Justice delayed is Justice denied and that’s more so in the case when the affected are war-affected Tamils. In the case of those affected by the brutal Mylanthanai massacre in eastern Sri Lanka, both happened.

Now poverty-stricken mothers and wives of the Mylanthanai massacre who were denied justice a decade after the massacre are seeking to reopen a skewed trial 30 years after the indiscriminate killings.

‘Mylanthanai massacre’ case is a classic example of the culture of impunity that has led to the armed forces right from soldiers to General to escape horrendous crimes committed particularly during the war and its aftermath.

Thirty-five Tamils including 14 children were killed on 9th August 1992 at Mylanthanai in the Valachenai area in Sri Lanka’s eastern district of Batticaloa. Even after three decades of the massacre justice still eludes the families who lost their beloved ones.

Sri Lanka Army went berserk in what is considered to be a retaliation to the killing of Major General Denzil Kobbekaduwa that happened a day earlier in Jaffna.


Black mark on Judicial system

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Last week, families of the victims offered prayers at a local temple and lit a lamp in memory of those killed and made a fervent appeal that the case is reopened, and justice is rendered to them as they kindled the lamps with tears tricking down their eyes falling on the lamps.


A memorandum seeking justice for the killing by the soldiers was handed over to the priest for sending it to President Ranil Wickremesinghe, who was once considered a votary of the Tamils. Refusing to accept the verdict of the all Sinhala jury they have sought protection for those seeking justice and want the government to bear the legal cost of the retrial.


The Mylanthanai trial is considered a black mark on the judicial system in Sri Lanka accused of being manipulated in favour of the Sinhala-Buddhist majority.

According to eyewitnesses, those massacred by the Sri Lankan Army (SLA) were innocent Tamils many of whom testified during the trial. 18 SLA personnel were accused in the brutal killing and brought before the jury. Earlier at least 24 soldiers at the Punani Army camp were identified by the survivors suspected to be involved in the killing.

In a travesty of Justice, the jury acquitted the 18 soldiers despite strong evidence being presented in court.

The case itself had its twist and turns. Whilst the case was brought before the magistrate court in Batticaloa, the Attorney General (AG) transferred it to the court in Polonnaruwa - a Sinhala majority area rather than the High court in Vavuniya a Tamil majority area. Again, on a flimsy stand of safety for the accused the AG transferred the case again to Colombo. This ill-conceived move made it hard for the witnesses and survivors to appear and testify in court.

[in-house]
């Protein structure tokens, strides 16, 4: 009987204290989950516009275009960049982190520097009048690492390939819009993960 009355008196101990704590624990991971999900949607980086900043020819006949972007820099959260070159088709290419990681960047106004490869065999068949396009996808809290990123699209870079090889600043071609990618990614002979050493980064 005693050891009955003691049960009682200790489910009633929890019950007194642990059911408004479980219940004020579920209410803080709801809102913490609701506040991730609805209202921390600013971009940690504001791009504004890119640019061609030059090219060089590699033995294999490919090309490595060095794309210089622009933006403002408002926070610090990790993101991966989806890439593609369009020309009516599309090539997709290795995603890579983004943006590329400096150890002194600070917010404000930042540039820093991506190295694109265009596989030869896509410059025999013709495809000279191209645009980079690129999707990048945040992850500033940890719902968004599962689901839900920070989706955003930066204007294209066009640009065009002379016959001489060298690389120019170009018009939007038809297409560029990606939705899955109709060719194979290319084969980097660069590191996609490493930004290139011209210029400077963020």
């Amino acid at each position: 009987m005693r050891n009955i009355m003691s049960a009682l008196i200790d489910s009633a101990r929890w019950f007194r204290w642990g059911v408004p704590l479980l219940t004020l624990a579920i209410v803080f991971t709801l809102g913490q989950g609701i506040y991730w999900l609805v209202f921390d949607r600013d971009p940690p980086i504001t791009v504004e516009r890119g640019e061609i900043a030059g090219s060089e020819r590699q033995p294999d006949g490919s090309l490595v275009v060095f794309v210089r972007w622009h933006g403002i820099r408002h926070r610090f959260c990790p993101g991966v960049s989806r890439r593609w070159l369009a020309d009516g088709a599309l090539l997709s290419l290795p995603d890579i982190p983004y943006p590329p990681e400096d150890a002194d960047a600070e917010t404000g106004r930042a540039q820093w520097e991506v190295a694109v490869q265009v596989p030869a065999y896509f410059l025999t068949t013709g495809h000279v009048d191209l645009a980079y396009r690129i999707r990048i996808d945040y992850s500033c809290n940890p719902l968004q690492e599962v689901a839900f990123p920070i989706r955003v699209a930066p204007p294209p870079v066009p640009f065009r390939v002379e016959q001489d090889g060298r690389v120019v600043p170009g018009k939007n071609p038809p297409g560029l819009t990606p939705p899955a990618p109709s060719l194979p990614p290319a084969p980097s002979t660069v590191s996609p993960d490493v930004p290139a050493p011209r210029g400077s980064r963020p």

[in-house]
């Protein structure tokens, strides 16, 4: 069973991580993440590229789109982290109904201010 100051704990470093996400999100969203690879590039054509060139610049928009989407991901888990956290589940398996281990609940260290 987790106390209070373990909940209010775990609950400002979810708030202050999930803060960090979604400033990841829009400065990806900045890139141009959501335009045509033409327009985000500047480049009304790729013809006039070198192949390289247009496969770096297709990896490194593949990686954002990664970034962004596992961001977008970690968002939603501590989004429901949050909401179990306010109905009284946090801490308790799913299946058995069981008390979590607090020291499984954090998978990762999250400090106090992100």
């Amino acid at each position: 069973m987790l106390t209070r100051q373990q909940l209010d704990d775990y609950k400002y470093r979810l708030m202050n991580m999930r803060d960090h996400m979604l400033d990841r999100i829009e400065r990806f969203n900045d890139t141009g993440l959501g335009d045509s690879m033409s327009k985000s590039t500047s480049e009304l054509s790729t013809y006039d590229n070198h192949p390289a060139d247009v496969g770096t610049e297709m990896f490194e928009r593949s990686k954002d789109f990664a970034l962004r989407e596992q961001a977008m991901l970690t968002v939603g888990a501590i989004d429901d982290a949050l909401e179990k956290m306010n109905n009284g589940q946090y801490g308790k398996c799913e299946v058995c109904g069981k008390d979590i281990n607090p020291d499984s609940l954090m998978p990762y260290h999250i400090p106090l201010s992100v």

While more than 30 eyewitnesses from Batticaloa provided undeniable evidence of the massacre, the jury in their own wisdom returned a ‘not guilty' verdict for the second time after the presiding judge a Tamil requested the jury to reconsider their earlier verdict of acquitting the soldiers.

Adding insult to injury the AG refused permission to the families of the victims to file an appeal. The prosecutor had clearly told the court “Soldiers attacked the village of Mylanthanai after the army’s commanding officer in Jaffna was killed along with seven soldiers in a landmine explosion”.


“Travesty of Justice”


Human rights organisations and the victims’ relatives expressed utter dismay and shock over the verdict and denial to appear but could not do anything further.


The University Teachers for Human Rights (UTHR) in Jaffna that has documented events and human rights abuses for most of the period during the war expressed deep dismay over the verdict, which said the jury’s verdict was ‘unfair’. Its ‘Special Report No: 16 released 18th March 2003 spoke about the deep divide in the Justice system on ethnic lines.


“There has hardly been any expression of concern over the Jury’s verdict in the Mylanthanai massacre case. This is widely seen as a travesty of justice and affects the confidence of a whole community in the system. The constant message communicated to a minority is that they will never see justice under a ‘Sinhalese government’. The benefits of bringing in the International Community would be nullified if the State and the Sinhalese polity were seen to be incapable of change”.

A popular periodical of those times ‘North-eastern Herald’, now defunct due to its editor JS Tissainayagam and the staff having to flee the country due to repression, strongly condemned the verdict in an editorial.

“Although the constitution provides room for appealing in such cases the AG refused to appeal the verdict citing convention”


Timeline of the Mylanthanai Massacre:


8 August 1992: The then Jaffna Commander Maj. Gen Denzil Kobbekaduwe killed in a landmine explosion near Arali.

9 August 1992: At least 35 innocent Tamils were massacred by the Sri Lankan Army soldiers from the Punanai Camp in a said to be retaliation for the death of Gen Kobbekaduwe.

2 April 1993: Identification parade of alleged perpetrators at the Batticaloa Magistrate court, Victims identified at least 24 soldiers of committing the massacre

September 1999: Indictment filed in Colombo High Court

26 November 2002: A ‘not guilty’ verdict was delivered by the court absolving all the 18 soldiers who were brought to trial

18 March 2003: Special report by UTHR (Jaffna) calling the verdict ‘unfair’

9 August 2022: Relatives of victims call for retrial seeking justice.


(Siva Parameswaran)

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